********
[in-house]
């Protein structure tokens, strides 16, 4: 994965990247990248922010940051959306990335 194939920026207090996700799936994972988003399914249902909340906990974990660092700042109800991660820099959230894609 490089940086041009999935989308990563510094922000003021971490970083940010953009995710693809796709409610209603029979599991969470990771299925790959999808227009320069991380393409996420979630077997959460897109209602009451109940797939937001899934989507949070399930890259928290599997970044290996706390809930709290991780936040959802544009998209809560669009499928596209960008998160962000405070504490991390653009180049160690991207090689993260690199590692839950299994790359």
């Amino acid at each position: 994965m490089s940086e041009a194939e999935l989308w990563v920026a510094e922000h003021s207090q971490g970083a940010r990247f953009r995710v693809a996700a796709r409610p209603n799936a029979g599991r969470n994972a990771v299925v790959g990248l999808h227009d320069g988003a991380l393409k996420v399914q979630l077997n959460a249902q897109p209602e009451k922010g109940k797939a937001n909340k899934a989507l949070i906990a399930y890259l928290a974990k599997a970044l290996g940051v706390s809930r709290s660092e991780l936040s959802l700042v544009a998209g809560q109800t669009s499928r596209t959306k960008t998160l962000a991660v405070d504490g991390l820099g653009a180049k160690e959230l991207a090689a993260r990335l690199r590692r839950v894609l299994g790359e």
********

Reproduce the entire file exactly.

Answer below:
[in-house]
């Protein structure tokens, strides 16, 4: 994965990247990248922010940051959306990335 194939920026207090996700799936994972988003399914249902909340906990974990660092700042109800991660820099959230894609 490089940086041009999935989308990563510094922000003021971490970083940010953009995710693809796709409610209603029979599991969470990771299925790959999808227009320069991380393409996420979630077997959460897109209602009451109940797939937001899934989507949070399930890259928290599997970044290996706390809930709290991780936040959802544009998209809560669009499928596209960008998160962000405070504490991390653009180049160690991207090689993260690199590692839950299994790359």
């Amino acid at each position: 994965m490089s940086e041009a194939e999935l989308w990563v920026a510094e922000h003021s207090q971490g970083a940010r990247f953009r995710v693809a996700a796709r409610p209603n799936a029979g599991r969470n994972a990771v299925v790959g990248l999808h227009d320069g988003a991380l393409k996420v399914q979630l077997n959460a249902q897109p209602e009451k922010g109940k797939a937001n909340k899934a989507l949070i906990a399930y890259l928290a974990k599997a970044l290996g940051v706390s809930r709290s660092e991780l936040s959802l700042v544009a998209g809560q109800t669009s499928r596209t959306k960008t998160l962000a991660v405070d504490g991390l820099g653009a180049k160690e959230l991207a090689a993260r990335l690199r590692r839950v894609l299994g790359e």